Catherine of Siena:
Adapted by Catholic Tradition from SAINT CATHERINE OF SIENA by Mother Frances A. Forbes, a nun of the Society of the Scared Heart in Scotland who was a convert and highly regarded by Cardinal Merry de Val, a close friend of Pope St. Pius X.
Nihil Obstat and Imprimatur, 1913.
Currently published by TAN BOOKS.
IN GOD'S VINEYARD
N the year 1374 the plague broke out in Siena. This terrible disease, known in England as the Black Death, had made its first appearance in Europe the year after Catherine's birth and swept over the whole of Italy, causing frightful mortality. Men and women were suddenly attacked while speaking to each other in the streets and died before they could reach their homes. The death carts went from door to door gathering up the dead, who were buried in great trenches outside the town. The richer citizens hastened to the country to escape the infection, but in many cases the disease followed them. The inmates of the plague-stricken houses fled in terror, leaving the sick to die untended. Bands of thieves, breaking into the rooms where the dead and the dying lay, carried off all the rich garments and jewels that they could lay hands on and sold their plunder in neighboring cities and provinces, thus spreading the infection far and wide.
Two of Catherine's brothers, her sister Lisa and several of the little grandchildren that Lapa was bringing up in her own house took the infection and died. Catherine tended them all and prepared the bodies for burial with her own hands. She wept over the little nephews and nieces that God had taken in the flower of their innocence, saying, to comfort her sad heart, "These, at least, I shall not lose."
Then, with a little band of devoted companions-----Alessia, Cecca and the rest-----she went forth into the most infected parts of the city, going from house to house, succoring the living and burying the dead.
In the places where the pestilence was raging most hotly these brave women would meet with another devoted little army-----Fra Raimondo and his friars, who had vowed to lay down their lives, if need be, for their people. Day and night they labored in the hospitals and infected houses, carrying the succors of religion to the sick and the dying.
Many of these noble workers lost their lives. The rector of the great hospital of la Scala was stricken down at his post. Those who were carrying the dead to burial more than once fell lifeless and were buried in the still open grave. Messer Matteo, the rector of the Misericordia, while watching by a plague-stricken patient, was attacked himself by the terrible symptoms and sent for Fra Raimondo to make his last Confession. But Catherine, who knew the virtue of Messer Matteo and loved him much, hastened to the hospital.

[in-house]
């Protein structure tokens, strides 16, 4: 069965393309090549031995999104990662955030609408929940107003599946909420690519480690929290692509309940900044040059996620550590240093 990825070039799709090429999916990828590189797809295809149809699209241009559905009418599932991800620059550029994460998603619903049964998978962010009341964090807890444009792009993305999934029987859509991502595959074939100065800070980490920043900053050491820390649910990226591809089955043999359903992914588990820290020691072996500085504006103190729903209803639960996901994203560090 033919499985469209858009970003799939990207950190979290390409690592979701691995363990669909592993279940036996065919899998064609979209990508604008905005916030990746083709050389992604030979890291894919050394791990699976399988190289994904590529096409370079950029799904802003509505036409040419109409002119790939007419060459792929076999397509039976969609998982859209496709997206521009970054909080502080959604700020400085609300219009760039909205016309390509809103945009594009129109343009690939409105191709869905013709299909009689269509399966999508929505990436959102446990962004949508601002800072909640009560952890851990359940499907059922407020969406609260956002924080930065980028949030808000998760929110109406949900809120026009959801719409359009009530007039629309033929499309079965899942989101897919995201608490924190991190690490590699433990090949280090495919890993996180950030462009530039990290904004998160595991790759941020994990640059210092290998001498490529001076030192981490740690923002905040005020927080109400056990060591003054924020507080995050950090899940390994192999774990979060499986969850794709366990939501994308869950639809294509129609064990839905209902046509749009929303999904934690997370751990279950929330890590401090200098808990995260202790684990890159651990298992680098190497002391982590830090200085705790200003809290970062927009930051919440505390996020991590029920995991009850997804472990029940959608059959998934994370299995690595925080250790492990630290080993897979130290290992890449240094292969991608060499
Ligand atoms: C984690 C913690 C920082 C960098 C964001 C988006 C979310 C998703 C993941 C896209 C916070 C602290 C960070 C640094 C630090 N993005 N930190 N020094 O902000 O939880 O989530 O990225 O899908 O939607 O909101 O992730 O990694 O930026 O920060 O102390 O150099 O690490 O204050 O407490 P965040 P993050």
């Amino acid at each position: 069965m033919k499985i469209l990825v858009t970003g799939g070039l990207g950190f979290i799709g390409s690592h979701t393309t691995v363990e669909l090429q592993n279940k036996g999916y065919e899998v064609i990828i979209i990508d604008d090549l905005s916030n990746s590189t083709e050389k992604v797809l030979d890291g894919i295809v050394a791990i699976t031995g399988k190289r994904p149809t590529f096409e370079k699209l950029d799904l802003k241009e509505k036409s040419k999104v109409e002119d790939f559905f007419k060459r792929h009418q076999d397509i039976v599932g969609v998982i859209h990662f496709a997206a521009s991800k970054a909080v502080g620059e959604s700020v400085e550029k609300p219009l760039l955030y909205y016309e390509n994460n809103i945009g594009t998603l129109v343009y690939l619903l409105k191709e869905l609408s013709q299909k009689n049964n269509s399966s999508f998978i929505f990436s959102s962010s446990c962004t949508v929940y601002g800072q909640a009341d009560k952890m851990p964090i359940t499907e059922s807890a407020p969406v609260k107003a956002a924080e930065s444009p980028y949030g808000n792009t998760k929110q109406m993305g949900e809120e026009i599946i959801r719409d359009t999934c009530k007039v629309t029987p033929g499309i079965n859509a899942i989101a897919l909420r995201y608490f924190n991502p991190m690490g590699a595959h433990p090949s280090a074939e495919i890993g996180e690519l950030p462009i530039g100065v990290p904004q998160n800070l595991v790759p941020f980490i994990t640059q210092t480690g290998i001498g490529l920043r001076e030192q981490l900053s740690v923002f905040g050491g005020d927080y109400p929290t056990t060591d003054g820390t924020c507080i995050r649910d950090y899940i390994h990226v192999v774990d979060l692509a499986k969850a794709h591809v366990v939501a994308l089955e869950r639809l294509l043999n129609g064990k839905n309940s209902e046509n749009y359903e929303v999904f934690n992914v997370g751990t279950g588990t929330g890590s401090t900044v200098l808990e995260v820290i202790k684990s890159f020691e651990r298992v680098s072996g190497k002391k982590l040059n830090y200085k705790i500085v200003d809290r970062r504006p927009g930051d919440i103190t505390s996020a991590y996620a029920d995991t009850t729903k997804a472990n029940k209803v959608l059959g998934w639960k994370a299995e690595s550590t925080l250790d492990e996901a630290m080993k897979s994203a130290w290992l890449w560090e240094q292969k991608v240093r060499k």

"Rise up at once, Messer Matteo!" she cried, as she entered the room where the sick man lay, "this is not the time to be lying in bed"; and at her words the sickness left him, and he who had been at the point of death rose up hale and strong and went back to his work in the hospital. Another friend of Catherine's, the old hermit Fra Santi, also contracted the disease and was cured by her prayers.
Even Fra Raimondo did not escape. Feeling himself attacked by the plague as he was hastening through the city, he dragged himself with difficulty to Catherine's house, only to hear that she was absent. They sent for her in great haste. Laying her hand on the brow of the sick man, who was in great suffering, she knelt down beside him and fell into an ecstasy. As she prayed, the good friar felt the life returning to his aching limbs; and Catherine, coming to herself again, prepared food for him and bade him sleep. When he awoke he was perfectly well. "Go now," she said, "and work for the salvation of souls, and give thanks to Almighty God, who has preserved your life."
Famine and disorders of all kinds followed in the footsteps of the pestilence. During the time of scarcity Catherine multiplied bread to feed the poor many times by her prayers, as several of her contemporaries bear witness.
But the time of her great mission was drawing nigh. The country was in a sad condition. "Where is peace, where is liberty, where is tranquillity in Italy?" wrote a poet of the time. The Italian cities were either ruled by tyrants or, if republics such as Florence and Siena, were torn by internal quarrels and continually at war with their neighbors. Companies of foreign soldiers, ready to sell their swords to anyone who would pay them to fight, wandered through the country plundering and laying waste the land, unless bought off by the trembling citizens with large sums of money. Since the papacy of Clement V, the Popes had been at Avignon; and Italy, bereaved of her rightful protector, bewailed her desolation.
The greatest writers of the time express the feeling of sorrow that prevailed. Dante, in the year 1314, had written a letter to the Cardinals at Avignon demanding the return of the Popes to Rome. "You, the chiefs of the Church Militant," he writes, "have neglected to guide the chariot of the Bride of the Crucified One . . . you, who have been the authors of this confusion, must go forth manfully with one heart and one soul into the fray in defense of the Bride of Christ whose seat is in Rome, of Italy, in short of the whole band of pilgrims on earth." To Rome the establishment of the Popes in Avignon was disastrous. The city was left to anarchy and misery, and many of its beautiful churches and buildings were falling into ruins.
In 1370, three years before the outbreak of the plague in Italy, Gregory XI had succeeded Urban V on the papal throne. Gentle, scholarly and well-meaning, he was sickly in health and weak and irresolute in character. He was a Frenchman, and his love for his country and his own people scarcely seemed to point to a return to Rome.
Catherine, true patriot and lover of the Church as she was, deeply deplored the state of affairs in Italy and with prayers and tears besought her Divine Spouse to put an end to the evils that were harassing the country. Then God made it known to her that she, a poor weak daughter of the people, was to act as His instrument-----not in her own power, but in lowliness of spirit, in utter trust of Him, a true reformer of the Bride of Christ. To her, the maiden image of the Italian people, it was to be given to reconcile the Pope with Italy and to bring him back to Rome.